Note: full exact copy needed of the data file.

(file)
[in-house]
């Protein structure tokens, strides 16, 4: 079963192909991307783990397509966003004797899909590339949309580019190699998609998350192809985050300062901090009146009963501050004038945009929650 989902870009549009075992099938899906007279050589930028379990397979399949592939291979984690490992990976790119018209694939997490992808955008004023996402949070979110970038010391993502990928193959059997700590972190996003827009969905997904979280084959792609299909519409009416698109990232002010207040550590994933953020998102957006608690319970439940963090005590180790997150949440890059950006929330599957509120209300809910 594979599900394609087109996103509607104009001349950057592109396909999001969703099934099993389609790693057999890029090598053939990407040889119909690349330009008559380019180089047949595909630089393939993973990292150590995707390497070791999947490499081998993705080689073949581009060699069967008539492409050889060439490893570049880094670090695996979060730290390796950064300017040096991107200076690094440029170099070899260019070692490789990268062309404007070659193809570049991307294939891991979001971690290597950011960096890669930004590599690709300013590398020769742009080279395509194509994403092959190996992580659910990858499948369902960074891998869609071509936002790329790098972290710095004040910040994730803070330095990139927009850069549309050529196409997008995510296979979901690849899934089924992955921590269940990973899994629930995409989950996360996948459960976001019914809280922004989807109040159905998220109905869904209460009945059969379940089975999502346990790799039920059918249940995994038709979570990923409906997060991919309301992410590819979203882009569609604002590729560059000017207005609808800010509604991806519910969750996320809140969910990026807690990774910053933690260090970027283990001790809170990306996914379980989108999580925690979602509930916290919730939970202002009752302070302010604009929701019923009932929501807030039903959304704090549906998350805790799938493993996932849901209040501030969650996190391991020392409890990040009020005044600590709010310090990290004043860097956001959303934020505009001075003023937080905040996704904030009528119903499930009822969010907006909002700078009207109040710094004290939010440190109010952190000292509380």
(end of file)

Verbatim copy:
[in-house]
């Protein structure tokens, strides 16, 4: 079963192909991307783990397509966003004797899909590339949309580019190699998609998350192809985050300062901090009146009963501050004038945009929650 989902870009549009075992099938899906007279050589930028379990397979399949592939291979984690490992990976790119018209694939997490992808955008004023996402949070979110970038010391993502990928193959059997700590972190996003827009969905997904979280084959792609299909519409009416698109990232002010207040550590994933953020998102957006608690319970439940963090005590180790997150949440890059950006929330599957509120209300809910 594979599900394609087109996103509607104009001349950057592109396909999001969703099934099993389609790693057999890029090598053939990407040889119909690349330009008559380019180089047949595909630089393939993973990292150590995707390497070791999947490499081998993705080689073949581009060699069967008539492409050889060439490893570049880094670090695996979060730290390796950064300017040096991107200076690094440029170099070899260019070692490789990268062309404007070659193809570049991307294939891991979001971690290597950011960096890669930004590599690709300013590398020769742009080279395509194509994403092959190996992580659910990858499948369902960074891998869609071509936002790329790098972290710095004040910040994730803070330095990139927009850069549309050529196409997008995510296979979901690849899934089924992955921590269940990973899994629930995409989950996360996948459960976001019914809280922004989807109040159905998220109905869904209460009945059969379940089975999502346990790799039920059918249940995994038709979570990923409906997060991919309301992410590819979203882009569609604002590729560059000017207005609808800010509604991806519910969750996320809140969910990026807690990774910053933690260090970027283990001790809170990306996914379980989108999580925690979602509930916290919730939970202002009752302070302010604009929701019923009932929501807030039903959304704090549906998350805790799938493993996932849901209040501030969650996190391991020392409890990040009020005044600590709010310090990290004043860097956001959303934020505009001075003023937080905040996704904030009528119903499930009822969010907006909002700078009207109040710094004290939010440190109010952190000292509380």